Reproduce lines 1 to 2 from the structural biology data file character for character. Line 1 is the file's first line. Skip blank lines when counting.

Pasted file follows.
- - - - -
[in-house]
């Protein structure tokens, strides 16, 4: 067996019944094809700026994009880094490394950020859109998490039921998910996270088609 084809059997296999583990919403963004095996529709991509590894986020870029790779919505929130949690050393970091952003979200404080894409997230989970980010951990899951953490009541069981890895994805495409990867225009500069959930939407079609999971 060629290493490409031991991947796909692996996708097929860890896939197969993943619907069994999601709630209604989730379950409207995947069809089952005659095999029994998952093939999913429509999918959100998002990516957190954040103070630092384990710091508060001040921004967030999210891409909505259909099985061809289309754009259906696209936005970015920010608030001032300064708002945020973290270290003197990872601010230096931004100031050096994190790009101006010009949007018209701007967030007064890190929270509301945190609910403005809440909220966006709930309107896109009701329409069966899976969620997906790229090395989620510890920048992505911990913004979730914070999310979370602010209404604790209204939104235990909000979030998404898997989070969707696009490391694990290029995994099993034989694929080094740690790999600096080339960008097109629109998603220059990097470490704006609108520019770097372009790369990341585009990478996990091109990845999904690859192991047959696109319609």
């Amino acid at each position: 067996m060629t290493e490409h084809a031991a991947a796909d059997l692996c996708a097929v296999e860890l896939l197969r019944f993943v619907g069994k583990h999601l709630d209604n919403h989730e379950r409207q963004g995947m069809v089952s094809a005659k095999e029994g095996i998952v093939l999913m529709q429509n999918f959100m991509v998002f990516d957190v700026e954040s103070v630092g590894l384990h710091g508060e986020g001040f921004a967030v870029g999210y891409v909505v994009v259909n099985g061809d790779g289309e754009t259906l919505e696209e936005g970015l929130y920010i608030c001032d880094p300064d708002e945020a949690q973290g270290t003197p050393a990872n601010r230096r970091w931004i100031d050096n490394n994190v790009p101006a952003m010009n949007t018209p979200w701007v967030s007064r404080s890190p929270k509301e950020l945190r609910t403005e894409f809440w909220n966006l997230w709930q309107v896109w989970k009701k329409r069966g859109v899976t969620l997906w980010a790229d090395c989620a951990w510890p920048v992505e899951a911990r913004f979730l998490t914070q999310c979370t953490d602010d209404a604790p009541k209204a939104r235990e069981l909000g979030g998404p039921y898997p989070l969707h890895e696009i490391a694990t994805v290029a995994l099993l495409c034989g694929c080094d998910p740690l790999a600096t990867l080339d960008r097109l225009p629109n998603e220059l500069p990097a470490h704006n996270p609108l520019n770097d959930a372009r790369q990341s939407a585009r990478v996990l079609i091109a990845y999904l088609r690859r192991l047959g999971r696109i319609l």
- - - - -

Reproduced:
[in-house]
């Protein structure tokens, strides 16, 4: 067996019944094809700026994009880094490394950020859109998490039921998910996270088609 084809059997296999583990919403963004095996529709991509590894986020870029790779919505929130949690050393970091952003979200404080894409997230989970980010951990899951953490009541069981890895994805495409990867225009500069959930939407079609999971 060629290493490409031991991947796909692996996708097929860890896939197969993943619907069994999601709630209604989730379950409207995947069809089952005659095999029994998952093939999913429509999918959100998002990516957190954040103070630092384990710091508060001040921004967030999210891409909505259909099985061809289309754009259906696209936005970015920010608030001032300064708002945020973290270290003197990872601010230096931004100031050096994190790009101006010009949007018209701007967030007064890190929270509301945190609910403005809440909220966006709930309107896109009701329409069966899976969620997906790229090395989620510890920048992505911990913004979730914070999310979370602010209404604790209204939104235990909000979030998404898997989070969707696009490391694990290029995994099993034989694929080094740690790999600096080339960008097109629109998603220059990097470490704006609108520019770097372009790369990341585009990478996990091109990845999904690859192991047959696109319609």